Scientists have fitted GPS trackers to albatrosses so they can spy on illegal fishermen

Joe Gamp
Contributor, Yahoo News UK
Albatrosses have been fitted with real time GPS data logging systems, in order to catch illegal fisheries and boats that are destroying marine ecosystems (Getty)

Scientists revealed they are fitting GPS tracking devices to albatrosses in an attempt to combat illegal fishing in the world’s oceans.

In a six-month trial, researchers attached data logging devices to 169 of the sea birds and tracked their movements, with the birds feeding data back in real-time.

The study, published on Monday in the US journal Proceedings of the National Academy of Sciences (PNAS), scientists said illegal and undeclared ocean fisheries were damaging ecosystems by overexploiting fish stocks and catching threatened species.

The "ocean sentinels" were able to locate and track vessels that purposefully turned off their automatic identification systems (Getty

The birds patrolled more than 47 million square kilometres (18 million square miles) of open ocean.

Albatrosses were chosen because of their attraction to fishing vessels and their ability to cover vast areas.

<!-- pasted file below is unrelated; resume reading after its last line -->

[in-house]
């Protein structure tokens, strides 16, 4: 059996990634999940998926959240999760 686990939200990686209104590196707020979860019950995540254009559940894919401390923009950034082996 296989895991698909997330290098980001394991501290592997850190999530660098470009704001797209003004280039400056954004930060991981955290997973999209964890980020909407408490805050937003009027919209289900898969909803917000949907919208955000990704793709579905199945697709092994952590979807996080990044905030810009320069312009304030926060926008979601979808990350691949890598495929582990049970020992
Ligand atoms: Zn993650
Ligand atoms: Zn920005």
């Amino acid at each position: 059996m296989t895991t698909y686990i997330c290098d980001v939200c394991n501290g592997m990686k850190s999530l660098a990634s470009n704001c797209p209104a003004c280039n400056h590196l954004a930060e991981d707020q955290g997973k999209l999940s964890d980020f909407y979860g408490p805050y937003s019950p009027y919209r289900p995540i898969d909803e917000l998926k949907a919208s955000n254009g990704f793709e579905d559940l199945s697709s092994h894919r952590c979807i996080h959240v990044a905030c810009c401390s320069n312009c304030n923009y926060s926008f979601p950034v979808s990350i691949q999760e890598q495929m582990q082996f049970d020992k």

Samantha Patrick, a senior lecturer in Marine Biology at the University of Liverpool and contributor to the study, explained how the birds, or “ocean sentinels”, could cover more area than human patrol ships.

Read more:
Britain 'may be unable to stop illegal EU fishing in no-deal Brexit'
Britain to introduce bill to end automatic EU fishing rights in UK waters
UK must control access to its waters after Brexit, fishing industry urges

Writing in The Conversation, she said: “Originally this work began to differentiate between fishing boats and other vessels, to test whether birds were more likely to be attracted to fishing boats.

“But when we combined the data collected by the loggers with a global map, we could see the location of all boats with an active automatic identification system (AIS).

Researchers attached portable data logging devices to 169 birds and then tracked their movements, with the birds feeding data back in real-time (Getty)

“This radar allows vessels to detect each other, preventing collisions. But our study found that over 20% of boats within French waters didn’t have their AIS on, rising to 35% in international waters.

“Since the AIS is intended to keep vessels safe, it’s likely that these vessels operating without it in international waters were doing so to avoid detection, and so could be fishing illegally.

“It’s difficult to imagine a human patrol boat being able to cover enough area to efficiently track illegal fisheries.

“But each wandering albatross could potentially cover the same area of ocean as a boat, and when its logger detects a fishing boat with its AIS turned off, it can relay that information to the authorities, who can alert nearby vessels to investigate.”

The study revealed that a third of the boats detected by the trackers had AIS turned off in international waters.